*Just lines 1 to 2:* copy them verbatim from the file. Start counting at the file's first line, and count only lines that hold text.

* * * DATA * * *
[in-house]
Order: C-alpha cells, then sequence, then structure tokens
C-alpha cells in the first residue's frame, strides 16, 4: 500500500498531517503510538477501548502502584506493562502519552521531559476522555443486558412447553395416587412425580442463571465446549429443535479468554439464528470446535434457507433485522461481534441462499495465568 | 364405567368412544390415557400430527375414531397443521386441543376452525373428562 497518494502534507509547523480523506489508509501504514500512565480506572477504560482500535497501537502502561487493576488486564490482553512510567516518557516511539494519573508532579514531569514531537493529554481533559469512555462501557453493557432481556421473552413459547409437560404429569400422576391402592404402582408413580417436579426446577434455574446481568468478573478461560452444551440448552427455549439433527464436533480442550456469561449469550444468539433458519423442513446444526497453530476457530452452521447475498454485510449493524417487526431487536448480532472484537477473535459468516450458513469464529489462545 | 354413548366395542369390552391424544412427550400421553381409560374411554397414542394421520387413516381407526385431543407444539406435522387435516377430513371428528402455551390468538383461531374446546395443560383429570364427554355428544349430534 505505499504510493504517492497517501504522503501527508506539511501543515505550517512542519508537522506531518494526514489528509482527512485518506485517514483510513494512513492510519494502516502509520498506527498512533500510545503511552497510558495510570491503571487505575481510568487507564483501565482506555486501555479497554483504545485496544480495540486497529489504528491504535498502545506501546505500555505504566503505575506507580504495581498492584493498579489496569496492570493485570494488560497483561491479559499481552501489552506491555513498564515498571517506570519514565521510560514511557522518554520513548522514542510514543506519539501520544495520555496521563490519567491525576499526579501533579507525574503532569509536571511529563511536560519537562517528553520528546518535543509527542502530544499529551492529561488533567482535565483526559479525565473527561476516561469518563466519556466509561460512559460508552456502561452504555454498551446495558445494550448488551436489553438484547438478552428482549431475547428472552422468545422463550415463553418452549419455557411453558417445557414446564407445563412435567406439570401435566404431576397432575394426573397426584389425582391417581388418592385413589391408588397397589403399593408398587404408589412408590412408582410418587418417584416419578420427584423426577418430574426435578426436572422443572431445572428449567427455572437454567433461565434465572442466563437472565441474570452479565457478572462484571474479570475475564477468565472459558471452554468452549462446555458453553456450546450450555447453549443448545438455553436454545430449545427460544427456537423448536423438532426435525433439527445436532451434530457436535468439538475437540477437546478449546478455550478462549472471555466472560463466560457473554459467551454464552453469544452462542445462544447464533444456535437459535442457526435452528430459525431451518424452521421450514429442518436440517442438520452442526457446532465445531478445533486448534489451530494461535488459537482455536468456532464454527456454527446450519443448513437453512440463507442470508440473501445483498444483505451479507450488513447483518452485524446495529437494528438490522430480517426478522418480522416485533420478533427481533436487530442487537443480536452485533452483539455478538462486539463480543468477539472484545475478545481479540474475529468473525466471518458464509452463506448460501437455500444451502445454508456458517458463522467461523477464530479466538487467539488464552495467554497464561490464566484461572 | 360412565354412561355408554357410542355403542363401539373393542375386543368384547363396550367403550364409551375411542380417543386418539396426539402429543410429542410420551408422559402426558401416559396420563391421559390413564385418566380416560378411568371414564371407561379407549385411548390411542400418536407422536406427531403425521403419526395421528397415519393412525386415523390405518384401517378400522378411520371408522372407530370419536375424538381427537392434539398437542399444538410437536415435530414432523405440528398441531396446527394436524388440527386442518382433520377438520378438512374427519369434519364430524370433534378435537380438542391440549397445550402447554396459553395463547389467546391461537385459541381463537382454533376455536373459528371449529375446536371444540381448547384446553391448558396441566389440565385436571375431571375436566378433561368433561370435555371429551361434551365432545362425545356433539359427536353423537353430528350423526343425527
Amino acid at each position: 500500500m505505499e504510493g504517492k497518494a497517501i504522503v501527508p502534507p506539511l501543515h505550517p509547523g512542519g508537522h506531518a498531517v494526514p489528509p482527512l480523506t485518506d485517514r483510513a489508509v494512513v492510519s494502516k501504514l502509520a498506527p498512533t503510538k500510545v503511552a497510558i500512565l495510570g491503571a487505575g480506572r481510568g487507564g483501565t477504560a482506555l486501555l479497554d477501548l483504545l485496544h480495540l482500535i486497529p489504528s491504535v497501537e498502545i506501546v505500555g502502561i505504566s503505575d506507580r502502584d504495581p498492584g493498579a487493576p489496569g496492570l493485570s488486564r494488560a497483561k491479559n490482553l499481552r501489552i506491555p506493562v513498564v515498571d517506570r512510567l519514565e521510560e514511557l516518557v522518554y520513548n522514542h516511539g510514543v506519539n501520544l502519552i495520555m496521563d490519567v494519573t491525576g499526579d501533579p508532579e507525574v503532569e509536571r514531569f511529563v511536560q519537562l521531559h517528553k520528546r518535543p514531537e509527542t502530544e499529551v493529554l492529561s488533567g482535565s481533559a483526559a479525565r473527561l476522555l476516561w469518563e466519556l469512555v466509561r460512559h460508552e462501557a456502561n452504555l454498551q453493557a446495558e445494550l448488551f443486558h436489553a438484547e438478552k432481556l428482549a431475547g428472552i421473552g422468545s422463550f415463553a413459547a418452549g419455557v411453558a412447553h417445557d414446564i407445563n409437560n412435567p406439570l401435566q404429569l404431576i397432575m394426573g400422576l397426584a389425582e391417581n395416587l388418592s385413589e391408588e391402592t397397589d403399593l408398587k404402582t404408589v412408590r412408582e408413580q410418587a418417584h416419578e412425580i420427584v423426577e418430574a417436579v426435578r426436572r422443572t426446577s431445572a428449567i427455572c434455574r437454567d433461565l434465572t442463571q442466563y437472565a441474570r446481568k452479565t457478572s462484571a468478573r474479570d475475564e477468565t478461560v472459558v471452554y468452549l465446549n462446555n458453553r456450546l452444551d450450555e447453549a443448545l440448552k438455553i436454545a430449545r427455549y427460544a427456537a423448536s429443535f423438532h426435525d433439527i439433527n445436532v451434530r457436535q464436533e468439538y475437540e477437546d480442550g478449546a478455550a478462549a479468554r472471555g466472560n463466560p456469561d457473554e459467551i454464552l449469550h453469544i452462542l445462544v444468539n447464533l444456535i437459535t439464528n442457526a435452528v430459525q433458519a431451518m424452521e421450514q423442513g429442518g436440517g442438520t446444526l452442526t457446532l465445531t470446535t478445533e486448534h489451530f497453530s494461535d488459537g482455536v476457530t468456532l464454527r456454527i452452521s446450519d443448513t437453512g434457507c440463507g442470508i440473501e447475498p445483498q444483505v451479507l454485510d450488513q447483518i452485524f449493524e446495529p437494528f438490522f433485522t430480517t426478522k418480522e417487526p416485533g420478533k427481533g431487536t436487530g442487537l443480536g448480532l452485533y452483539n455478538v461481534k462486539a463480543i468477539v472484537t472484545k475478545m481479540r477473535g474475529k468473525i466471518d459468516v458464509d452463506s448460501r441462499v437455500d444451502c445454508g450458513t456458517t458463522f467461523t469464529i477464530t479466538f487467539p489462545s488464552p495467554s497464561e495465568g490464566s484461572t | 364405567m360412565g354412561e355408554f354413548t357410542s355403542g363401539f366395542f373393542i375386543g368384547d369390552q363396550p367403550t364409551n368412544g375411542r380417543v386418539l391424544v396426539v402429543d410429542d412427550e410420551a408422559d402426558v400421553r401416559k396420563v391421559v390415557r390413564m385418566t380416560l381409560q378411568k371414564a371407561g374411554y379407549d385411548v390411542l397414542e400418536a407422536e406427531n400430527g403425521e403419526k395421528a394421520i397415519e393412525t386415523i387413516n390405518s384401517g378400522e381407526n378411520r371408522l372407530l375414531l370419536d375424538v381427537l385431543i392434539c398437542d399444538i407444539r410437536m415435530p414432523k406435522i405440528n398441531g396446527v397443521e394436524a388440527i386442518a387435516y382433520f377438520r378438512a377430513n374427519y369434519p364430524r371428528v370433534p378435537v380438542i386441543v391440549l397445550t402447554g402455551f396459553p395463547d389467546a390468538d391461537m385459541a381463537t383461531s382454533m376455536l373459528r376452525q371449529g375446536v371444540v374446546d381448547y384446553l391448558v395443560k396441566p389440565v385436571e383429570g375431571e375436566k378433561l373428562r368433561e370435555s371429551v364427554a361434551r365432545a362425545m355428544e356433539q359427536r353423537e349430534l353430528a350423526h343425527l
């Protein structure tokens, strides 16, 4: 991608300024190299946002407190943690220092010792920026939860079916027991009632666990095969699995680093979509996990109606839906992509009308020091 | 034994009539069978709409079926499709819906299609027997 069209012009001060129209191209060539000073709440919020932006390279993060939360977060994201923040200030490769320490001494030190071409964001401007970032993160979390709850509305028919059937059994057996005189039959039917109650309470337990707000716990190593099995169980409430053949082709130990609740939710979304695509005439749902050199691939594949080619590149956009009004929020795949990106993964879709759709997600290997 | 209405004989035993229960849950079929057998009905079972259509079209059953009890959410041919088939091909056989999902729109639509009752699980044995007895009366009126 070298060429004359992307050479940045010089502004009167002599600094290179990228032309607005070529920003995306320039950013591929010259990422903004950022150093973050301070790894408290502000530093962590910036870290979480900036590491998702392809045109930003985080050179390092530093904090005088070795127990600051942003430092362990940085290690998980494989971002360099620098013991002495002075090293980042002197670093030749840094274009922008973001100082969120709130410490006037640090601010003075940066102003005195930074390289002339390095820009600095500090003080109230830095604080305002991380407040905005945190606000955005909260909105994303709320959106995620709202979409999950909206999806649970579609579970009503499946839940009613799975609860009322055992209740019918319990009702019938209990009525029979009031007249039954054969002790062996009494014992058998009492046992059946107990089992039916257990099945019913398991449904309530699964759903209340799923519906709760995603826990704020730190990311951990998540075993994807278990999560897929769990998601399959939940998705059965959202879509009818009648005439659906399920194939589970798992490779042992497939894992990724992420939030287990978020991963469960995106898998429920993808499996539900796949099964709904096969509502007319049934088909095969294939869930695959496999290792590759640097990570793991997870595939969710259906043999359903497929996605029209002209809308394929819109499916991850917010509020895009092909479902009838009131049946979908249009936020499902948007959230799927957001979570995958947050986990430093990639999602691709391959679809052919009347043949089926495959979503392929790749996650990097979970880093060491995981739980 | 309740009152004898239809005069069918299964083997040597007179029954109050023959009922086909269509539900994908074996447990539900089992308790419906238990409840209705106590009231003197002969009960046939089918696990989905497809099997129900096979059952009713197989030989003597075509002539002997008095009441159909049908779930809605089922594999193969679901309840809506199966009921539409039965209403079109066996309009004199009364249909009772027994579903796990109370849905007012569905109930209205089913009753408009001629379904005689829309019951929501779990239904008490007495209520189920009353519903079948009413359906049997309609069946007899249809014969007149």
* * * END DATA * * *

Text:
[in-house]
Order: C-alpha cells, then sequence, then structure tokens